Judgment vs. Judgmental

I was thinking about the differences between the noun judgment, “[t]he act or process of judging; the formation of an opinion after consideration or deliberation,” and its adjective judgmental, “[i]nclined to make judgments.” The adjectival form, by being inclined to make judgements, seems to suggest more opinionated based on prejudices rather than inclined to form them after consideration or deliberation.

To clarify a bit more, I turned to Webster, which has seven aspects to the definition of judgment:

  1. The act of judging; the operation of the mind, involving comparison and discrimination, by which a knowledge of the values and relations of things, whether of moral qualities, intellectual concepts, logical propositions, or material facts, is obtained; as, by careful judgment he avoided the peril; by a series of wrong judgments he forfeited confidence.
  2. The power or faculty of performing such operations (see 1); esp., when unqualified, the faculty of judging or deciding rightly, justly, or wisely; good sense; as, a man of judgment; a politician without judgment.
  3. The conclusion or result of judging; an opinion; a decision.
  4. The act of determining, as in courts of law, what is conformable to law and justice; also, the determination, decision, or sentence of a court, or of a judge; the mandate or sentence of God as the judge of all.
  5. (Philos.) (a) That act of the mind by which two notions or ideas which are apprehended as distinct are compared for the purpose of ascertaining their agreement or disagreement. See 1. The comparison may be threefold: (1) Of individual objects forming a concept. (2) Of concepts giving what is technically called a judgment. (3) Of two judgments giving an inference. Judgments have been further classed as analytic, synthetic, and identical. (b) That power or faculty by which knowledge dependent upon comparison and discrimination is acquired. See 2.
  6. A calamity regarded as sent by God, by way of recompense for wrong committed; a providential punishment.
  7. (Theol.) The final award; the last sentence.

My sense is that judgment, in modern usage, sticks with the main line of the definition in 1, i.e., careful consideration of discriminating rightly, justly or wisely. Whereas judgmental conveys the sense of the definition of 2 and 4, it’s an opinion by the unqualified, rendered based on whether it conforms to some arbitrary standard. Interesting that the form of the word can give such a different shade of meaning.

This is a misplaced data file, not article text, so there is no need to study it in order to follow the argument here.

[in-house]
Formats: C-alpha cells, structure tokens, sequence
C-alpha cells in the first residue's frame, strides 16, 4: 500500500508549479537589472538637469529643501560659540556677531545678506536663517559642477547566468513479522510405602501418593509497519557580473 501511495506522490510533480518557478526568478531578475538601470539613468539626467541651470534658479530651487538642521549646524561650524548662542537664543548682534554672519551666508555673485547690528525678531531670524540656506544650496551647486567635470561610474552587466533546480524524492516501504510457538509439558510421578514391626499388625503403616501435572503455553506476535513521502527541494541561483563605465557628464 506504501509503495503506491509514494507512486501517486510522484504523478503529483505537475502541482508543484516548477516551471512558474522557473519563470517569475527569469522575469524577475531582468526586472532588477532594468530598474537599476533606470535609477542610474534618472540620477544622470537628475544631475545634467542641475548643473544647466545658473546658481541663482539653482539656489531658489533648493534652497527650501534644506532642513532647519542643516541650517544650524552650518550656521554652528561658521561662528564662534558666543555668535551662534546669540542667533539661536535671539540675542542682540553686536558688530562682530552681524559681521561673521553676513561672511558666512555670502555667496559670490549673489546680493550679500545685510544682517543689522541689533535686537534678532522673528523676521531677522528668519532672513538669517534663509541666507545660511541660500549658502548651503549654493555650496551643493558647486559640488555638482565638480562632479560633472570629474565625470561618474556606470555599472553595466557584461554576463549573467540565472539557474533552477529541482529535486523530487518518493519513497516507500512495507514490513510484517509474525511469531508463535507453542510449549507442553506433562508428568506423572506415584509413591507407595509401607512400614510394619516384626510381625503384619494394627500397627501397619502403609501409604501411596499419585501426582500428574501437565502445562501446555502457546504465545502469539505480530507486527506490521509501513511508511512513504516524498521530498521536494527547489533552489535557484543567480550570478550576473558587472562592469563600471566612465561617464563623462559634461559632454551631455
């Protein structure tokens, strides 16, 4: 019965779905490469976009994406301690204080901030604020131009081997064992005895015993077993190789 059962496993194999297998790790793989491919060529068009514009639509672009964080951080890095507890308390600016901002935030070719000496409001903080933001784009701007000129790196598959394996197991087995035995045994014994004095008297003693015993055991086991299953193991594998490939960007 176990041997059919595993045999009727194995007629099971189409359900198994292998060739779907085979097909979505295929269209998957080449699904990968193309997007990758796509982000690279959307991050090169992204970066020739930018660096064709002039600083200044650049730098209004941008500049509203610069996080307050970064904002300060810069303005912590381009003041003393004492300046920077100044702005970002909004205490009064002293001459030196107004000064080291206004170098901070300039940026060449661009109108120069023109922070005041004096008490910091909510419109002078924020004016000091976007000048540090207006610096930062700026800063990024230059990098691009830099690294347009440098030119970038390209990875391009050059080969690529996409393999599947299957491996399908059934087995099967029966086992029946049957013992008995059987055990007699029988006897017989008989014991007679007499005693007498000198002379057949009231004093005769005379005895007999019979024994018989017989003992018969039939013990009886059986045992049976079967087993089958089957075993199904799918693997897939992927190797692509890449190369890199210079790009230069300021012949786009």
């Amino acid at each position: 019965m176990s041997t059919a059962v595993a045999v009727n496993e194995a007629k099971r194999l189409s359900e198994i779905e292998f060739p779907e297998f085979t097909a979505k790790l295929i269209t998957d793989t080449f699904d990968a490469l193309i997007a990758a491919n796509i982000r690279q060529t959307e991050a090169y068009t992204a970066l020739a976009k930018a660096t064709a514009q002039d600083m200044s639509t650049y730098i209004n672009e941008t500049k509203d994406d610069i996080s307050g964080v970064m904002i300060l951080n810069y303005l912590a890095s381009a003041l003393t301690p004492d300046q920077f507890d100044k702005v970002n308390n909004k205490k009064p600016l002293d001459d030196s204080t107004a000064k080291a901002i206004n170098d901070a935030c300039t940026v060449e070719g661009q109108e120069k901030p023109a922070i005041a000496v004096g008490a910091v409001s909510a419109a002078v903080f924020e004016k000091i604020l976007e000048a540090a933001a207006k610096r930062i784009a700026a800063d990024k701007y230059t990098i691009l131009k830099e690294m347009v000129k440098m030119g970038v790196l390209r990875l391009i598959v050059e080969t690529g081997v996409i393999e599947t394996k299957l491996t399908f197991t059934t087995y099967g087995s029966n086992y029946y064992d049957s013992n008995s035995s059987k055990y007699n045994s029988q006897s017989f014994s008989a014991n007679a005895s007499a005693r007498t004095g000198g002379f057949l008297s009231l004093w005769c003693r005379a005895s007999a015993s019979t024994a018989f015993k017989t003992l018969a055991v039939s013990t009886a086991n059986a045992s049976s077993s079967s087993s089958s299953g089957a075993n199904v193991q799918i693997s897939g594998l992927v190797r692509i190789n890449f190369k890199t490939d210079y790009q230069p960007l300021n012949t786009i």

Semi-Auto Cut-Up: The First in the First Place

The first in the first place,
The Others, standing beside us.
Aware of destruction, strange,
ineffectual, a matter of force.

The bare path, dark and closed,
From the stairs, an ascent of
story, a complicated service, clean,
psychological, a social alone.

The world has not yet been consumed
by the light of the stars. A universe
has all time and space, experience
a sliver, taste a slice of the whole.

Poem written primarily with Robin Sloan’s Writing With the Machine neural network with a sprinkle of Webster’s and some selection, moving about and adding of pieces to turn it into something that makes sense. Strikes me as a quick method of “writing” cut-up poetry. Although, given the source material for the neural network, these will be science fictiony until I can train up another corpus.

I think I’ll be able to try a King James version assisted composition, maybe tomorrow.

Webster’s Revised Unabridged Dictionary (1913) on StarDict on Ubuntu/Debian

So, after reading “You’re probably using the wrong dictionary,” I thought I would give installing Webster’s Revised Unabridged Dictionary (1913) on a Debian-flavor of Linux a try and write it up the process and some observations of its use.

Installation on a Debian-flavor of Linux is straight-forward:

$ sudo apt-get install stardict
$ cd Downloads
$ wget https://s3.amazonaws.com/jsomers/dictionary.zip
$ unzip dictionary.zip
$ cd dictionary
$ tar -xvjf stardict-dictd-web1913-2.4.2.tar.bz2
$ cd stardict-dictd-web1913-2.4.2/
$ sudo mv *.* /usr/share/stardict/dic/
$ stardict

This launches the main application. There is also a mini-window that can be moved to where you like and then you can use it with other applications by highlighting text. Here’s a screenshot of this article:

When you highlight a word, it will automatically be searched for and displayed in the mini-window.

Entries include pronunciation, etymological origin, related words, definition and an example of usage, often from literature. I can imagine this being a very useful tool. It might be worth checking if my writing from this date changes in an appreciable way and whether it is an improvement or not. I suspect it will be very useful.